Argentine fishermen find the remains of a missing man inside a shark – NBC6, South Florida

It appears that the remains of a man who disappeared in southern Argentina earlier this month have been found inside a school shark captured by local fishermen.

Daniela Milatrose, the law enforcement officer in charge of the search, told local media that the family of Diego Barilla, 32, identified his remains because of a tattoo that was visible. Paria was last seen near the coast in the southern province of Chubut riding his all-terrain vehicle late on February 18.

The destroyed craft was located on February 20 on a beach near Rocas Coloradas, but there was no sign of Paria and an intense search was launched to try to locate the father-of-three.

Early Sunday morning, two fishermen went to the Coast Guard to report that three sharks had been caught at the school near the site of the Barría ATV “And when they were cleaning it up, they found human remains in one of them,” Milatrose said. She added that family members recognized Baria “because of the tattoos that appeared on one of those remains.” Officials continue to investigate what exactly happened to Paria.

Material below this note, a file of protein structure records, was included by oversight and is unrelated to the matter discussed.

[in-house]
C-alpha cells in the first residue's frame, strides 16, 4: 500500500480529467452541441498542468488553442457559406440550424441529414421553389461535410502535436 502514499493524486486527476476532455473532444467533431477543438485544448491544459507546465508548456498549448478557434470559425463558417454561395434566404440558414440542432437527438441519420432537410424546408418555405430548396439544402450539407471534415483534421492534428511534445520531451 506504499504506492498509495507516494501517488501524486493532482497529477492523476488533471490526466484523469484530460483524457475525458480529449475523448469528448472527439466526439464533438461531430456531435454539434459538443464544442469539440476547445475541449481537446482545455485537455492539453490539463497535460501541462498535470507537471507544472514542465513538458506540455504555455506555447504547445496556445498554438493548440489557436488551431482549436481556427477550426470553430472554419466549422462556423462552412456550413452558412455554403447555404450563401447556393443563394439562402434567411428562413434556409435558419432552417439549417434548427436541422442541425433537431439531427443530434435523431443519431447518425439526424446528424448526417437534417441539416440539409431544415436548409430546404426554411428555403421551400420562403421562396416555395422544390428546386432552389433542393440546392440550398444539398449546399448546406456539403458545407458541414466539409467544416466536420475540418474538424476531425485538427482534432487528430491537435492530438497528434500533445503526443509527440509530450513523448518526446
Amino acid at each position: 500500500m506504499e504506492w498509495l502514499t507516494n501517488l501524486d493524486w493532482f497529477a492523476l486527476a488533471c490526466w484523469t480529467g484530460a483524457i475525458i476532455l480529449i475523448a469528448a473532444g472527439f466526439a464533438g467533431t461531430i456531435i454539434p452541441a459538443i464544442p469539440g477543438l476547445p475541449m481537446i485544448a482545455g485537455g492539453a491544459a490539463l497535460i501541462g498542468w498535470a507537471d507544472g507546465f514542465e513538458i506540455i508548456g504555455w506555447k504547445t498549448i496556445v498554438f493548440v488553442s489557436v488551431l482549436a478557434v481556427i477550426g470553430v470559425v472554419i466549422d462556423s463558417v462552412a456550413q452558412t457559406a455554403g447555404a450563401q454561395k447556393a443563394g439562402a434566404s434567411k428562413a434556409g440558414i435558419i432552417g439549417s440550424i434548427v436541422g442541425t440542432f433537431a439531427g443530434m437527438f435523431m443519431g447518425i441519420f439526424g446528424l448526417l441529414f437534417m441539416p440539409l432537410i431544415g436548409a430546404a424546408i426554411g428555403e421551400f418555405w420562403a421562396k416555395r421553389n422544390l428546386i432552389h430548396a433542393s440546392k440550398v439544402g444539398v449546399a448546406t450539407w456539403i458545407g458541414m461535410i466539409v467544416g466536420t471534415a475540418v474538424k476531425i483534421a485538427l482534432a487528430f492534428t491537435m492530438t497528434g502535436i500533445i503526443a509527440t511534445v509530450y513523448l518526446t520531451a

“We assume that Diego had an accident, and we are investigating if there was a car involved,” Milatrose said.

The remains will also undergo a DNA test to officially confirm that they belong to Barría, Cristian Ansaldo, chief of the police department in the city of Comodoro Rivadavia, said in an interview with local media.

Ansaldo said the school shark in which the human remains were found measured about 1.5 meters (4.9 feet).

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The most likely hypothesis investigators are currently working with is that Priya “had an accident and was dragged in,” Ansaldo said, citing a tidal wave the weekend when he disappeared.

“My heart went out with you! I love you forever,” Virginia Brugger, who has been identified as Barry’s partner and has been posting updates on the search on social media, wrote on Facebook on Sunday.

The schooling shark is the greyhound shark, also called the top shark, tipper shark, and snapper shark, according to University of Florida Maritime Museum.

A photographer snapping pictures of surfers during the San Onofre Surf Club’s annual competition captured a great white shark in one of his photos. Darsha Phillips reports for NBC4 News on Oct. 25, 2022.

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